So Train2Game, what are your thoughts on the winners of the Develop Awards? What does it say about the nature of the UK games industry?

Leave your comments here on the Train2Game blog, or on the Train2Game forum.

Train2Game Art & Animation student Piers Duplock from Leamington speaks to Train2Game Radio

Piers Duplock is studying to become a Game Artist & Animator with Train2Game. Train2Game Radio caught up with him to find out why he chose to study with Train2Game, how he’s finding the course and how he balances it around a job at Codemasters.

Listen to the interview at http://audioboo.fm/train2game

Leave your comments here on the Train2Game blog, or on the Train2Game forum.

Train2Game students read this! Valve on playtesting during game development

 They're waiting for you Gordon, in the test chamber...

Train2Game students, particularly the QA Testers, will know of the importance of testing during a games development.

Now, in an interview with GameSpot, Valve has revealed that they believe playtesting to be the most important part of game development.

“For us, playtesting is the most important part of the game development process,” experimental psychologist and Valve’s playtesting lead Mike Ambinder told GameSpot.

“It’s not something we save for the end of the development, or use as a quality assessment or balancing tool. It is the dominant factor that shapes our decisions about what to release and when to release it.”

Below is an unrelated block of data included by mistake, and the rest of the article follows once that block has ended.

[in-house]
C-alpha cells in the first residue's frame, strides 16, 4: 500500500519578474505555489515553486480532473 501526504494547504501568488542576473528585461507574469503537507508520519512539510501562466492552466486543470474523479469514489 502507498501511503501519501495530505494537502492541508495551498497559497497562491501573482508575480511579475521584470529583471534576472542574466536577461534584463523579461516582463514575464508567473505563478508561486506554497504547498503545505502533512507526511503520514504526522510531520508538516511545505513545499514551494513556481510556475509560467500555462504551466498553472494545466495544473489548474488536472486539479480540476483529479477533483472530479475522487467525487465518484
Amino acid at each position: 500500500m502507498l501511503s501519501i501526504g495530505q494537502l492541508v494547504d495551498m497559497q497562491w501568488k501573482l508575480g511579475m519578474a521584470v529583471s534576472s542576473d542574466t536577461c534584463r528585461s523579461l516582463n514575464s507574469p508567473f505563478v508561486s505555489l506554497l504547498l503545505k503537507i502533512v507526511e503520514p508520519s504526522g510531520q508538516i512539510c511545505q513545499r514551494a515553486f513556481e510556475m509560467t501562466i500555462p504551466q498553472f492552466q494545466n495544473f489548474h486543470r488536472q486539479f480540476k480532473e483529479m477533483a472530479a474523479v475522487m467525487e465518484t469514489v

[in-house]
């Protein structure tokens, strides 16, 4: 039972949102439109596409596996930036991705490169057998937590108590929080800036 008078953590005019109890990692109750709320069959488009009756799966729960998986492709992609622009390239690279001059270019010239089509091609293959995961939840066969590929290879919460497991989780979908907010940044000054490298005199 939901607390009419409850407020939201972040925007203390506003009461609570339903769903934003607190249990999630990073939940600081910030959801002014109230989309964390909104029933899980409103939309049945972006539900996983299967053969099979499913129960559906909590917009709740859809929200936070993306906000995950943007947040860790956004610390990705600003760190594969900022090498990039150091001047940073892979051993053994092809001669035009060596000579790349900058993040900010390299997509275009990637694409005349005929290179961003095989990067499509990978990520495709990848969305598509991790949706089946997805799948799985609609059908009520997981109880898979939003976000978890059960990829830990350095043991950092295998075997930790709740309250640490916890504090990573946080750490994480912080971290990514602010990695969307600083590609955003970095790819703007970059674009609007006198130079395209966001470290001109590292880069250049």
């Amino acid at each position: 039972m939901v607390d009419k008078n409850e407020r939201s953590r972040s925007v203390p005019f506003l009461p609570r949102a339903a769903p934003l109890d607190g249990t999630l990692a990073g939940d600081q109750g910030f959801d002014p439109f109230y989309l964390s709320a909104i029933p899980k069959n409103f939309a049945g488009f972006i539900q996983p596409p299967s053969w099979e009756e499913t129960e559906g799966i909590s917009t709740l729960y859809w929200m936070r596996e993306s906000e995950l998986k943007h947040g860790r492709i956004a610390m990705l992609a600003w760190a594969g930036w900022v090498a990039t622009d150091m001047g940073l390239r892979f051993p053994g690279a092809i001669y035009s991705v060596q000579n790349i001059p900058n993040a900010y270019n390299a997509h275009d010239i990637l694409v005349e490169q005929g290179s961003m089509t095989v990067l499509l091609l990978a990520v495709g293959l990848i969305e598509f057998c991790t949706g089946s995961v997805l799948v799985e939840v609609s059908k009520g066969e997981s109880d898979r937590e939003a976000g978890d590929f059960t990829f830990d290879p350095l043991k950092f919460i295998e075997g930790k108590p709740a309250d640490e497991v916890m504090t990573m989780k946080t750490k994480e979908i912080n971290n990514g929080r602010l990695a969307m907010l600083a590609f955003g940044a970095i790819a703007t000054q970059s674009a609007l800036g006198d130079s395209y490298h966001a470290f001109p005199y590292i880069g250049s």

It’s a statement that Train2Game students who haven’t already been testing games throughout their development should really take on board.

Valve uses something called ‘bio-feedback metrics’ as part of the testing process. It features standard observed play sessions and surveys, but also involves tracking eye-movement with monitor-mounted cameras; monitoring heart rates; and even skin conductivity tests.

Valve use all of these to determine the players enjoyment of the game.

“We became interested in the use of biofeedback both as a playtesting methodology and as potential user input to gameplay because the idea of quantifying emotion or player sentiment seems to have utility,” said Ambinder.

“On the playtesting side, recording more objective measurements of player sentiment is always desired. People sometimes have a hard time explaining how they felt about various things, and memories of feelings and events can become conflated.

“Conversely, if you have a more objective measurement of arousal or engagement, you can get a clearer picture for how people are emotionally consuming your game.”

Last week, the Train2Game blog reported that Valve’s Steam service is ‘essential’ for indie developers.

So Train2Game, how important do you believe playtesting is to the game development process? How would you go about it?

Leave your comments here on the Train2Game blog, or on the Train2Game forum.

[Source: GameSpot]